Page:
August 12, 2014

God’s Will for Your Life

decision making in God's willIf you’re at a crossroads in life, but hesitate to make a move because you’re afraid of doing something that not “God’s perfect will” for your life, consider this quotation:

A whole boatload of anxieties is tied up with this notion of “finding God’s will.”

The good news is that the will of God is not really like that. It’s not the kind of thing you have to look for and find, and therefore it’s not the kind of thing you can miss. What you can do is disobey God’s will. That’s easy to do – it’s called sin. But in another sense (quite a different sense) you can never miss God’s will, no matter how badly you sin or disobey God. For in addition to God’s will revealed in his word, there’s also his hidden will, as it’s called, which means his providence governing the universe and all of history. His word we can disobey, but his providence is sovereign over heaven and earth and we cannot overcome it or even escape it. It’s not something we are capable of disobeying, much less missing.

So the “will of God” that my students are trying to find is some third thing: not God’s revealed will (because it’s something they have to “find”) and not his providential will (because it’s something they might “miss”). It’s an extra kind of “will of God” that is not found in the Bible. That is to say, it doesn’t really exist. And that’s good news. It means – if they only knew it – that they are allowed to make their own decisions like responsible moral agents – like adults seeking to grow in wisdom and understanding or stewards learning how to invest their talents. They don’t have to find what God has hidden.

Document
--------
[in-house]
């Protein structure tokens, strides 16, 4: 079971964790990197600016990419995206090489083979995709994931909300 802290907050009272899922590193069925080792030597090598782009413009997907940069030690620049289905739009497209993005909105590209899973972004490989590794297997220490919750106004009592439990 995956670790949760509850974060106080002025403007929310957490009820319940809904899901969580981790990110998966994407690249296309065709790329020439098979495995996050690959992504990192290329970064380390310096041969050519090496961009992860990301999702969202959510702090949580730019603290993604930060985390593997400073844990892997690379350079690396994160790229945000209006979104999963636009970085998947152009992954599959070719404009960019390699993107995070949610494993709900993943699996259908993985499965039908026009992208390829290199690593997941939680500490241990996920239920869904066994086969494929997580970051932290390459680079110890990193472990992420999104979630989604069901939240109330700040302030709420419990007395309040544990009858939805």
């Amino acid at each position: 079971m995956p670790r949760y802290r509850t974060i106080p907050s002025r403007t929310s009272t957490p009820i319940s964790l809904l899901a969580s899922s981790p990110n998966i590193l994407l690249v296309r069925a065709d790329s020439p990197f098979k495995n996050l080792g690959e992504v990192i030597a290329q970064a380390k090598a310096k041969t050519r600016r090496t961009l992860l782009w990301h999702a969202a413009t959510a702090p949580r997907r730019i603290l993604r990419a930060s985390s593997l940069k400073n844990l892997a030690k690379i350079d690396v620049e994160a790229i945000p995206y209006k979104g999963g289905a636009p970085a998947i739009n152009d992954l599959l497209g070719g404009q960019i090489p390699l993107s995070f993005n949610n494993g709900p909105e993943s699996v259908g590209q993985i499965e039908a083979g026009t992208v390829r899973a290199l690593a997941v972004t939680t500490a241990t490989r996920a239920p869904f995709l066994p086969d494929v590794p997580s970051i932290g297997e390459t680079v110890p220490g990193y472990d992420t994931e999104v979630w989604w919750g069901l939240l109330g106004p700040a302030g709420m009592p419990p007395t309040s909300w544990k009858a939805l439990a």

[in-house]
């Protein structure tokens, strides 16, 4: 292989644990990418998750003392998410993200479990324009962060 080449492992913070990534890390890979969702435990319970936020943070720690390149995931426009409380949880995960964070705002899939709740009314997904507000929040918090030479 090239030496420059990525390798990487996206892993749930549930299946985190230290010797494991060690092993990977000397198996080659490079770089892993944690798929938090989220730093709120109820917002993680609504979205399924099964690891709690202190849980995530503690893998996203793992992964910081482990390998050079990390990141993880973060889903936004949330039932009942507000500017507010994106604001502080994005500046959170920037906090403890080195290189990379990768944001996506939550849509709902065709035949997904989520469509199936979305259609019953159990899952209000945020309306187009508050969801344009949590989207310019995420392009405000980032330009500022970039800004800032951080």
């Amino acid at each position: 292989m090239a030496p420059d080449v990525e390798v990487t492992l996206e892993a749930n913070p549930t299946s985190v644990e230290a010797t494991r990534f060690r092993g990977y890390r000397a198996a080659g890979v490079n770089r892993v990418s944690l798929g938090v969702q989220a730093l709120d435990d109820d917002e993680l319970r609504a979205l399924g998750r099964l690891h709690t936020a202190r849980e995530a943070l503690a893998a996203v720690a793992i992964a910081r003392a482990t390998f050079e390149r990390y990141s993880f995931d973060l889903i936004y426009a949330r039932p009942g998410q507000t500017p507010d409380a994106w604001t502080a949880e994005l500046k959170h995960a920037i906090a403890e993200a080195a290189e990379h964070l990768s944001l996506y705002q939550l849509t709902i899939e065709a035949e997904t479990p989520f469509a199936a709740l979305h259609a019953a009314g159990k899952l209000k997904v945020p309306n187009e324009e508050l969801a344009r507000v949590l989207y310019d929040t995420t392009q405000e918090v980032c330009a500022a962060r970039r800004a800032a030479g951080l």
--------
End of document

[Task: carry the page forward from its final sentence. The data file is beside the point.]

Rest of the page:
~ Cary, Phillip (2010-10-01). Good News for Anxious Christians: Ten Practical Things You Don’t Have to Do (Kindle Locations 1188-1200). Baker Publishing Group. Kindle Edition; as sourced at Strengthened By Grace blog.  (I’ve added emphasis.)

So when the Psalmist writes,

 I delight to do your will, O my God;
    your law is within my heart.”  (40:8 ESV)

he is saying that he wants to do the thing that pleases God, the thing God wants; but not some specific direction that one must spend days, weeks, or months seeking. He is simply saying that he wants what God wants.

An earlier Psalm (37:4) talks about the thing you want, as opposed to the thing you think God might want. You probably know it by heart in the KJV, here’s the NKJV:

Delight yourself also in the Lord,
And He shall give you the desires of your heart.

I remember being taught that the desires of the righteous are righteous desires. If you’re following closely after Jesus, if you’re moving toward the cross, then the thing you want won’t be in conflict with the thing that is his best for you.

Perhaps the key if you’re at a crossroads is to simply take great joy in (Voice Bible) or keep company with (Message) and enjoy serving (NCV) your savior and Lord.


We have a bonus item today at Thinking out Loud; if you have 32-minutes, enjoy an excellent video teaching by David Platt.